The comparison of GR with other competing materials (i.e. graphite, molybdenum, ITO) suggests that some production options might result in a decrease of the environmental impacts of touch screens. Conversely, graphite is often a better environmental choice for the case of back contacts in photovoltaic cells. It is worth mentioning that these conclusions are still preliminary since substantial uncertainties are afflicting the comparisons. The only clear result is that the EPI production option will not offer environmentally competitive GR unless electricity demand can be reduced by more than ~ 99.99% when the process is industrialised.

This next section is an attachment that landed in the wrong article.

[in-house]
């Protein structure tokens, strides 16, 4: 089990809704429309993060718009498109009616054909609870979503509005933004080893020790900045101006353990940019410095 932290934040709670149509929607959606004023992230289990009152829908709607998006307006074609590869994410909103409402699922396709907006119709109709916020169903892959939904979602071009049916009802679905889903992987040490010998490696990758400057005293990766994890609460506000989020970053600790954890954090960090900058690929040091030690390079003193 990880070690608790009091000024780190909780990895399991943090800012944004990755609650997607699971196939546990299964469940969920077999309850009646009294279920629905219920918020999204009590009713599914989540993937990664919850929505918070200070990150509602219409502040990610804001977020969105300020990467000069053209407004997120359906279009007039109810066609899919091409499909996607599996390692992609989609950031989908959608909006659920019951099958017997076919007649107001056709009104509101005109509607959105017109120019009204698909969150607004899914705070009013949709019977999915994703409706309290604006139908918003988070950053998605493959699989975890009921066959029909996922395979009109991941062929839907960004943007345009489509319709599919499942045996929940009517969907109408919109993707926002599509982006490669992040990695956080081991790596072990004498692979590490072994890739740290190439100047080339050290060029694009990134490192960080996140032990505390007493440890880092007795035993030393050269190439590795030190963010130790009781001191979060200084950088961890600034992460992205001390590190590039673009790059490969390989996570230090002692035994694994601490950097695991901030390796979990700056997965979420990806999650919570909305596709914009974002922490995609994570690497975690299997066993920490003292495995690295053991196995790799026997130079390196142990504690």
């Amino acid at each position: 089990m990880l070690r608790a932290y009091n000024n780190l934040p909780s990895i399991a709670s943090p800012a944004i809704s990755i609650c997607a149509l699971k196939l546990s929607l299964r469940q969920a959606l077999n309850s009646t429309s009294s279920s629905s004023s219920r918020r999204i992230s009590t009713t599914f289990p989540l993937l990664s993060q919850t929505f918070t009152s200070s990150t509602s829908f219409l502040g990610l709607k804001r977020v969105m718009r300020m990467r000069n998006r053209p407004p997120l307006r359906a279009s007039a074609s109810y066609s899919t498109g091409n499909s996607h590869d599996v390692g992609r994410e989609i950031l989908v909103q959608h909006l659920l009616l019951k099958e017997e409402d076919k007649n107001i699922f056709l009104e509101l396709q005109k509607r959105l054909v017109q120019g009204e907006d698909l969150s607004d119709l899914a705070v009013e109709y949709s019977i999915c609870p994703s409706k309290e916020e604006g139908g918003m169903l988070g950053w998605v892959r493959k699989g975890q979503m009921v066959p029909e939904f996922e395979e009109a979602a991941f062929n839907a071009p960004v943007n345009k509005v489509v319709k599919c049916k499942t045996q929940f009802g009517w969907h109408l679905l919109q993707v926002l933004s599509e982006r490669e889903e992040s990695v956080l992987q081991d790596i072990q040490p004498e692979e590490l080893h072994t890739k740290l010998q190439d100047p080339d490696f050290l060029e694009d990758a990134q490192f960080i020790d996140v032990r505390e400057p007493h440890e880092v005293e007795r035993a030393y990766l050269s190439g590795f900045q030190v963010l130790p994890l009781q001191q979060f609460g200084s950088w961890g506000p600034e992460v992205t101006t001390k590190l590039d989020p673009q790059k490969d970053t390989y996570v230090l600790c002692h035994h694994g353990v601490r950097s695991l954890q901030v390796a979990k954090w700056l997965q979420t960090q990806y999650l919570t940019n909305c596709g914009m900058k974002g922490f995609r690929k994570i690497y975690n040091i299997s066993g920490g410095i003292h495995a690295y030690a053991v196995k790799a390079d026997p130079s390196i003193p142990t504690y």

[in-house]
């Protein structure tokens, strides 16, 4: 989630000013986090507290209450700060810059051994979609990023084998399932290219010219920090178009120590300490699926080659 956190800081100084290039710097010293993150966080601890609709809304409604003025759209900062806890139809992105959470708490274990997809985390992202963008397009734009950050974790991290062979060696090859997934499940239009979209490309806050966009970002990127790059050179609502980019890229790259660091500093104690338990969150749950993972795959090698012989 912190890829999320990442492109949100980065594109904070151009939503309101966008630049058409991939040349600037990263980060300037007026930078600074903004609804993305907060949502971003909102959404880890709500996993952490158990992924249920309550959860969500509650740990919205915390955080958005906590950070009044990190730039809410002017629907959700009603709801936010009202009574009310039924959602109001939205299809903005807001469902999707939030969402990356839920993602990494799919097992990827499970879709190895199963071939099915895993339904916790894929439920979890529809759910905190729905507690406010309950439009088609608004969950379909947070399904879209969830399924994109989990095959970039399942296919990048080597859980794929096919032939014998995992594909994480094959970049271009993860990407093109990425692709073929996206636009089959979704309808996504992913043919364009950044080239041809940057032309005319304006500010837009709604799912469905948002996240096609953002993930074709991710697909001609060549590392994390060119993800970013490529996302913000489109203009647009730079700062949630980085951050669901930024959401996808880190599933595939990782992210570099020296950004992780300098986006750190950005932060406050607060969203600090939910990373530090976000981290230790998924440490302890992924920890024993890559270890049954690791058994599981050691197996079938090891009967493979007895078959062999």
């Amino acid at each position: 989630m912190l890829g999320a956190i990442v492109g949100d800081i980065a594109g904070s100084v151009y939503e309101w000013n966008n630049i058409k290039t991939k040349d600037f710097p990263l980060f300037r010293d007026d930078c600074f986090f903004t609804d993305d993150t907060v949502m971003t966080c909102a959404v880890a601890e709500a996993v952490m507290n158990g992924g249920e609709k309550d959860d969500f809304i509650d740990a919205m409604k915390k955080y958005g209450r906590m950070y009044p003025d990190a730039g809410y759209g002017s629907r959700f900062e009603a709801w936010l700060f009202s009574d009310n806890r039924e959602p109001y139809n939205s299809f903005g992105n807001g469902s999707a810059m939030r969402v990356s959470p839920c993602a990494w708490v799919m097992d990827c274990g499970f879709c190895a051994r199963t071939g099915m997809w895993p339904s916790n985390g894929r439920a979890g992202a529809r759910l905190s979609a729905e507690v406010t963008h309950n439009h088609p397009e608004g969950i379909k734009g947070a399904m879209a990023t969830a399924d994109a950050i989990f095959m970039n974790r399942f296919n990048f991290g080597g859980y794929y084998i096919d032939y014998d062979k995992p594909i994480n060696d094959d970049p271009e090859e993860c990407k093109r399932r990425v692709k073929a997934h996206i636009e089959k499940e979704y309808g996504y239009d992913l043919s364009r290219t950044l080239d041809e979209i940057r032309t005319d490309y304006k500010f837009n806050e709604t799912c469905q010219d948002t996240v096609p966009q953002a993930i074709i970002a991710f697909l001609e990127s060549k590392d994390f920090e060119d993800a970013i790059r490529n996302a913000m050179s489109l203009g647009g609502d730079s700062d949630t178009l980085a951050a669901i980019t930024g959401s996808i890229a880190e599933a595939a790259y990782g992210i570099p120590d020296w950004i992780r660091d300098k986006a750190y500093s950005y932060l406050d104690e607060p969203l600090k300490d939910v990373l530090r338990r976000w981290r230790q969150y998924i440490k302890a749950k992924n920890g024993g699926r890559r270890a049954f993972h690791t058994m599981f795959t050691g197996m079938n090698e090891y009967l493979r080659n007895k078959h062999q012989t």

While this study provides some new suggestions to decrease the environmental impacts of GBM production, it is also limited on some aspects that should be tackled in future LCA studies if more information becomes available.

Indeed, quantified descriptions of functional properties for all GBM are still missing, which hinders from making balanced comparisons of GBMs for their specific uses in devices. In this study, it mainly affects the extent of the analysis when oGBMs are compared because it is unlikely that they all have equivalent functional properties that would make them interchangeable in potential future devices. The PAS 1201:2018 (BSI 2018) document provides recommendations and guidance on the properties that should be reported for different GBMs, which could constitute a good starting point to identify the relevant functional properties for future LCA studies.